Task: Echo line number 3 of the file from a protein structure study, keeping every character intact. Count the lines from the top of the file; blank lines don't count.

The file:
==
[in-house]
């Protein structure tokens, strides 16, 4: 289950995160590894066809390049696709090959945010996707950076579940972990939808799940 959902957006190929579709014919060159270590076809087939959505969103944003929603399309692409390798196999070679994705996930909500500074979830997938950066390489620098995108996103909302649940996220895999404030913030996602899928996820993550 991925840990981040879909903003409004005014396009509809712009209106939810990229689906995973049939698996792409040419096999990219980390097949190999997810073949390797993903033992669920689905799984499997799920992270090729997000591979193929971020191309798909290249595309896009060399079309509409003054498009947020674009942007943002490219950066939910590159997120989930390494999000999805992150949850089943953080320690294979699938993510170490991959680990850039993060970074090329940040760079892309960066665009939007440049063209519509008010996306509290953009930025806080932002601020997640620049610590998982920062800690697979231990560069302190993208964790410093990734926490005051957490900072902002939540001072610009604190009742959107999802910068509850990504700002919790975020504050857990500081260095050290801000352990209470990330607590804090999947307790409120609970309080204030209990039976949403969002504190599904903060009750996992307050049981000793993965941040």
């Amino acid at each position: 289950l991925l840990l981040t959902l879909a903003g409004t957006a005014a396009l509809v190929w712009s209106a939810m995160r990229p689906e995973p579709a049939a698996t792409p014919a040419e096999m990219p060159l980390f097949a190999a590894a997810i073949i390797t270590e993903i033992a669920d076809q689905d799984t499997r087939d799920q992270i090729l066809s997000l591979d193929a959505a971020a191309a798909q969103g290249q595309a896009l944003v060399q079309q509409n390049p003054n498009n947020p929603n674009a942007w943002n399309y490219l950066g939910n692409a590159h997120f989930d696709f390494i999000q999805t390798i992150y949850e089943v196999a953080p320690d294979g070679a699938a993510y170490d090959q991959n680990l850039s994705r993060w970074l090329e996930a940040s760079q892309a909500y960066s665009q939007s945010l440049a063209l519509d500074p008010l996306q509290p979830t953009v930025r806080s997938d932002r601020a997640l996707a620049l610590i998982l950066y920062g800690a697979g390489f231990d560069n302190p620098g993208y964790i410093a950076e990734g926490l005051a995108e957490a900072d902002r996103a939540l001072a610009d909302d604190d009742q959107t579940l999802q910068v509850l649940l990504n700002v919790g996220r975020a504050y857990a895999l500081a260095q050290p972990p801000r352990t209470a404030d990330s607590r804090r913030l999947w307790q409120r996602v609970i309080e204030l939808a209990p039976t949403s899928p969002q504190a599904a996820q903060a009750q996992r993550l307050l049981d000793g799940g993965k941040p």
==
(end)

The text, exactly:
């Amino acid at each position: 289950l991925l840990l981040t959902l879909a903003g409004t957006a005014a396009l509809v190929w712009s209106a939810m995160r990229p689906e995973p579709a049939a698996t792409p014919a040419e096999m990219p060159l980390f097949a190999a590894a997810i073949i390797t270590e993903i033992a669920d076809q689905d799984t499997r087939d799920q992270i090729l066809s997000l591979d193929a959505a971020a191309a798909q969103g290249q595309a896009l944003v060399q079309q509409n390049p003054n498009n947020p929603n674009a942007w943002n399309y490219l950066g939910n692409a590159h997120f989930d696709f390494i999000q999805t390798i992150y949850e089943v196999a953080p320690d294979g070679a699938a993510y170490d090959q991959n680990l850039s994705r993060w970074l090329e996930a940040s760079q892309a909500y960066s665009q939007s945010l440049a063209l519509d500074p008010l996306q509290p979830t953009v930025r806080s997938d932002r601020a997640l996707a620049l610590i998982l950066y920062g800690a697979g390489f231990d560069n302190p620098g993208y964790i410093a950076e990734g926490l005051a995108e957490a900072d902002r996103a939540l001072a610009d909302d604190d009742q959107t579940l999802q910068v509850l649940l990504n700002v919790g996220r975020a504050y857990a895999l500081a260095q050290p972990p801000r352990t209470a404030d990330s607590r804090r913030l999947w307790q409120r996602v609970i309080e204030l939808a209990p039976t949403s899928p969002q504190a599904a996820q903060a009750q996992r993550l307050l049981d000793g799940g993965k941040p």